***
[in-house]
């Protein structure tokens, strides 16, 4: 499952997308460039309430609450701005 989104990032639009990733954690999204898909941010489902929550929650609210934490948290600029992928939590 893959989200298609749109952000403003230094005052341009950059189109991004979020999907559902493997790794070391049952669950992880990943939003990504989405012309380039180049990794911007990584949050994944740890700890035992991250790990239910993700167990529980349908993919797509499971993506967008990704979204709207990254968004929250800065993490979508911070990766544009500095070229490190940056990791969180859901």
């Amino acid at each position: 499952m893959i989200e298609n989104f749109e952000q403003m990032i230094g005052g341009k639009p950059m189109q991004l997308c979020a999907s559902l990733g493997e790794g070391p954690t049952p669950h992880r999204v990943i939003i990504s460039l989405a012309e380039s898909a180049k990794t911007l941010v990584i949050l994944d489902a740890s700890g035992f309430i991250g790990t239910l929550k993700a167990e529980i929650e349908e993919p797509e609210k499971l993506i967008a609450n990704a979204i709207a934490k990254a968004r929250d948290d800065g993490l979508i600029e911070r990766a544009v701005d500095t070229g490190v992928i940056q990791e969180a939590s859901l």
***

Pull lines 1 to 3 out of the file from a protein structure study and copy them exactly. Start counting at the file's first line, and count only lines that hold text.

[in-house]
């Protein structure tokens, strides 16, 4: 499952997308460039309430609450701005 989104990032639009990733954690999204898909941010489902929550929650609210934490948290600029992928939590 893959989200298609749109952000403003230094005052341009950059189109991004979020999907559902493997790794070391049952669950992880990943939003990504989405012309380039180049990794911007990584949050994944740890700890035992991250790990239910993700167990529980349908993919797509499971993506967008990704979204709207990254968004929250800065993490979508911070990766544009500095070229490190940056990791969180859901």
């Amino acid at each position: 499952m893959i989200e298609n989104f749109e952000q403003m990032i230094g005052g341009k639009p950059m189109q991004l997308c979020a999907s559902l990733g493997e790794g070391p954690t049952p669950h992880r999204v990943i939003i990504s460039l989405a012309e380039s898909a180049k990794t911007l941010v990584i949050l994944d489902a740890s700890g035992f309430i991250g790990t239910l929550k993700a167990e529980i929650e349908e993919p797509e609210k499971l993506i967008a609450n990704a979204i709207a934490k990254a968004r929250d948290d800065g993490l979508i600029e911070r990766a544009v701005d500095t070229g490190v992928i940056q990791e969180a939590s859901l």